# How do you solve 12^(x) - 5 > 6 ^(1-x)?

Aug 20, 2015

$x > 0.756214$ this is a numerical approximation to the solution and only accurate to 6 s.f..

#### Explanation:

Move all expressions to one side of the inequality:

$f \left(x\right) = {12}^{x} - 5 - {6}^{1 - x} > 0$

Taking the derivative of the left side with respect to $x$ we have:

$f ' \left(x\right) = \log \left(12\right) {12}^{x} + \log \left(6\right) {6}^{1 - x}$

This expression is positive for all $x \in \mathbb{R}$, therefore $f \left(x\right)$ is strictly increasing at all times. This leaves two possibilities:

1) The expression is always positive and therefore the inequality is satisfied for all $x \in \mathbb{R}$
2) The expression has a single root and satisfies the inequality for any $x$ greater than that root.

If we can find any value of $f \left(x\right)$ that is negative then the second possibility is true. We can see this is true for $f \left(0\right)$:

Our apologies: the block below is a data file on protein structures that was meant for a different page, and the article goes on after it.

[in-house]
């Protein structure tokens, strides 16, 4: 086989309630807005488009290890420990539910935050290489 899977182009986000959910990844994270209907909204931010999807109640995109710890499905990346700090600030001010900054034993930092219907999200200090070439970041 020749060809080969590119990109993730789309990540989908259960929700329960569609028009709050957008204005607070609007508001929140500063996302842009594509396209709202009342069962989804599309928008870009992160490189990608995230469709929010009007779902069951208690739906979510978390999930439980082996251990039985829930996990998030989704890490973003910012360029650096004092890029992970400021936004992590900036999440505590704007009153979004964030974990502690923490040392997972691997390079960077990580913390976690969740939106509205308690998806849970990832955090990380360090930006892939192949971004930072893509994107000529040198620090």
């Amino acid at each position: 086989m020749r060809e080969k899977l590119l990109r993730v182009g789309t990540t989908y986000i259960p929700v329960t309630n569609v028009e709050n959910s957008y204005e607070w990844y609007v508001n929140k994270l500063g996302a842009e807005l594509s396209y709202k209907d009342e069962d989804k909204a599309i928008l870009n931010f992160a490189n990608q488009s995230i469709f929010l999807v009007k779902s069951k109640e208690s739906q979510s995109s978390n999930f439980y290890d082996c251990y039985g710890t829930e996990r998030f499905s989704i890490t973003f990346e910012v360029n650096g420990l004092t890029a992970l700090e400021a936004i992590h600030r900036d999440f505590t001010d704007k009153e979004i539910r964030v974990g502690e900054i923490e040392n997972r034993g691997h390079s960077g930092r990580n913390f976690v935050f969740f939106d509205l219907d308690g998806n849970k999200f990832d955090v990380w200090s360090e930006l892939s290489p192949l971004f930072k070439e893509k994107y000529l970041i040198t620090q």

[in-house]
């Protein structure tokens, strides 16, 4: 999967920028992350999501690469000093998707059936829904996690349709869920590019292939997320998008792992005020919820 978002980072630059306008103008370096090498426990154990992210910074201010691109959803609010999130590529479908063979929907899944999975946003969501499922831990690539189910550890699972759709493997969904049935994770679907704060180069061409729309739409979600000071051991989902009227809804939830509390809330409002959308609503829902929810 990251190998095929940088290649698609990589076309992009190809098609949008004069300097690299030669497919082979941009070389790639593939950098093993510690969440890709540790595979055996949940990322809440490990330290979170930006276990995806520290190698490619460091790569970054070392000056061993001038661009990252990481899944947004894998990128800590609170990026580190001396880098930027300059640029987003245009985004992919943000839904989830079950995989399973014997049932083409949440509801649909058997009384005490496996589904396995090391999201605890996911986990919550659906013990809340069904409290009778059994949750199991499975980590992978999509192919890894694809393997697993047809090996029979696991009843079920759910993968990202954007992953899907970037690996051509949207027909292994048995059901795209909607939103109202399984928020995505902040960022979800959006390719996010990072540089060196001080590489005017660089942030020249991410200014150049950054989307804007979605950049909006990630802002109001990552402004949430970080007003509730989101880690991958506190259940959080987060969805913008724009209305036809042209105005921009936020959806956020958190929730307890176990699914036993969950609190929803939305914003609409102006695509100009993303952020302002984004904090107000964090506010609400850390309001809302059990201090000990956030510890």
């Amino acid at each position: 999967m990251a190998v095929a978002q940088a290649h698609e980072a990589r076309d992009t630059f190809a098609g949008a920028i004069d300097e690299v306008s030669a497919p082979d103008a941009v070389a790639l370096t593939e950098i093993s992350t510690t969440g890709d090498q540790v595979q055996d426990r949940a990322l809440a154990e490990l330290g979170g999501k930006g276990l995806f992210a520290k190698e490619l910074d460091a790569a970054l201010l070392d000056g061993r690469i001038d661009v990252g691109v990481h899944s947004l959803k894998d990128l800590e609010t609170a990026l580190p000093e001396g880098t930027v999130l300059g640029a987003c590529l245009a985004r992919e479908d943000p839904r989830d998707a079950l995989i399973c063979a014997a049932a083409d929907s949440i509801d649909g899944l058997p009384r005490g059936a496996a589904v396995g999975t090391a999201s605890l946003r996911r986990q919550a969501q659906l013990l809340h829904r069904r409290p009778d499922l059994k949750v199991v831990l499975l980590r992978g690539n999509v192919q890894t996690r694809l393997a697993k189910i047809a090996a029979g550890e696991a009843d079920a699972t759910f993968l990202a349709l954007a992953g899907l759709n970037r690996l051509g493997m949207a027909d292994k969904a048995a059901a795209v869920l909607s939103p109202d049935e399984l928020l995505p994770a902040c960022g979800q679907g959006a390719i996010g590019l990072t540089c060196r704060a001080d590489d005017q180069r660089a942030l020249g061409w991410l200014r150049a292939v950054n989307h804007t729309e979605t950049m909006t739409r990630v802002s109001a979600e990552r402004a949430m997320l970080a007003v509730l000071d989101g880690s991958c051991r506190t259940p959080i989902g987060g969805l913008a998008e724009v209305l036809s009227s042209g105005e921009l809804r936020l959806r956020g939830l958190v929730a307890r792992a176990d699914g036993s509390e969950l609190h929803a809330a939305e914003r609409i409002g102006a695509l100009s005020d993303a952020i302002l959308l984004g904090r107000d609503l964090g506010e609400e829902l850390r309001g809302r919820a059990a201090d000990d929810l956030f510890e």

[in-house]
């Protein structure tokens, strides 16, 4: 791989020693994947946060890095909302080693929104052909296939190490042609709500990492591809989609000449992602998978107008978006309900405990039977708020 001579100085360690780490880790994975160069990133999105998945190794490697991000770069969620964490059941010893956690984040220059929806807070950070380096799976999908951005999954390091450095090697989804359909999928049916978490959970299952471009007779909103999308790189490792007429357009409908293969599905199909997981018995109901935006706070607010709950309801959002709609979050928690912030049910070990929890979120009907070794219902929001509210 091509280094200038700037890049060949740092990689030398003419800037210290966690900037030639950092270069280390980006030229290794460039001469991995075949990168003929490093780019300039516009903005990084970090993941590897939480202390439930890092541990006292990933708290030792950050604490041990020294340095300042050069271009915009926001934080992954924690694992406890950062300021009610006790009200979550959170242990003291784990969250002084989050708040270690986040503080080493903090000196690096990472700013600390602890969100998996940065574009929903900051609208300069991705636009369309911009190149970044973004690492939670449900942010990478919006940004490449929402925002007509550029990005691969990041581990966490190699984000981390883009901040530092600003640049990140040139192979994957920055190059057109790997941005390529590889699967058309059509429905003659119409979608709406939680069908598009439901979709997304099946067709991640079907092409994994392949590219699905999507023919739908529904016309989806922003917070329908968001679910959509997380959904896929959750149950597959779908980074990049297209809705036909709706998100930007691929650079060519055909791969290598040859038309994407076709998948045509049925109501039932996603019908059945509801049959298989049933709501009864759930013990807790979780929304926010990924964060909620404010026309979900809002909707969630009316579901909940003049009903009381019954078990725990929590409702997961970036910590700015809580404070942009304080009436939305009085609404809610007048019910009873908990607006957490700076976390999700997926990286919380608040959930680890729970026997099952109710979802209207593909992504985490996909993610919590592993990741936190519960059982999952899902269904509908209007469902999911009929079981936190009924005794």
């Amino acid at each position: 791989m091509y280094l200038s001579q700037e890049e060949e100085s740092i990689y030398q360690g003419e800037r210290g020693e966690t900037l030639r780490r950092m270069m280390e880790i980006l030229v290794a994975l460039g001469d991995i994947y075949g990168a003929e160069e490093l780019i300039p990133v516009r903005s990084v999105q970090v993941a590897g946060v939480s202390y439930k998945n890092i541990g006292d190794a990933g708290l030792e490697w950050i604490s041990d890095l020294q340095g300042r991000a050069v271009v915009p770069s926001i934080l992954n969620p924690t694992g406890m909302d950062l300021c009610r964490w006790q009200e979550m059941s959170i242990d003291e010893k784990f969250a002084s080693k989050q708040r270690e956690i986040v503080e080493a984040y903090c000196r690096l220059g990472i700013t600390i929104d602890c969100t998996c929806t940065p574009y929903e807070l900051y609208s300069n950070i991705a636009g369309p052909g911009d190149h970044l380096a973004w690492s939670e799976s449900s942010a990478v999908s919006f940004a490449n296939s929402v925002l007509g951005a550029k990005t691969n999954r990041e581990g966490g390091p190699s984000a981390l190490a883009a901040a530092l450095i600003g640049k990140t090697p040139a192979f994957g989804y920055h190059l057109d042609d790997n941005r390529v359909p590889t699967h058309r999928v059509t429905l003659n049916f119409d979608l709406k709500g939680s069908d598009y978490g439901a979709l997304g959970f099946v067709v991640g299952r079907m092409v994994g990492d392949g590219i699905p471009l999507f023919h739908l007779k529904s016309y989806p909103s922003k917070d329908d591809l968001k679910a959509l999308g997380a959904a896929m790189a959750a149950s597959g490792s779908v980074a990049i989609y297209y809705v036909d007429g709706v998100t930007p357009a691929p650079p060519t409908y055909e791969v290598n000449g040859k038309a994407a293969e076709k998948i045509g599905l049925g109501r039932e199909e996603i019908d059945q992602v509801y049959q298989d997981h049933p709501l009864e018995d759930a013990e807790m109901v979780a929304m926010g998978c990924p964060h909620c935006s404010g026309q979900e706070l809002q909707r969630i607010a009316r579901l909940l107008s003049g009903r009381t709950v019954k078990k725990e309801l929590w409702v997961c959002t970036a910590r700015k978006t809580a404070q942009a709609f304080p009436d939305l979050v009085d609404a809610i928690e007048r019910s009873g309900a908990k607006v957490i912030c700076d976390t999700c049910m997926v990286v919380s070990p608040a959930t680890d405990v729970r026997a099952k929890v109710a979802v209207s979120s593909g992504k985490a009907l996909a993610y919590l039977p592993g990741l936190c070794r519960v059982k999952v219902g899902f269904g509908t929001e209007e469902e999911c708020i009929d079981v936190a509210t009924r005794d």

$f \left(0\right) = {12}^{0} - 5 - {6}^{1 - 0} = - 10$

If we can solve $f \left(x\right) = 0$ then we solve this problem. There is no obvious way I can see to analytically solve this expression so I would use a numerical method. if you use the Newton-Raphson method (https://en.wikipedia.org/wiki/Newton%27s_method) with an initial guess of ${x}_{0} = 0$ then the series:

${x}_{n + 1} = {x}_{n} - f \frac{{x}_{n}}{f ' \left({x}_{n}\right)}$

Will converge on the root. We find that this converges after a few iterations:

$x = 0.756214 -$6 s.f.

Therefore we have the solution:

$x > 0.756214$ knowing this is a numerical approximation to the solution and only accurate to 6 s.f..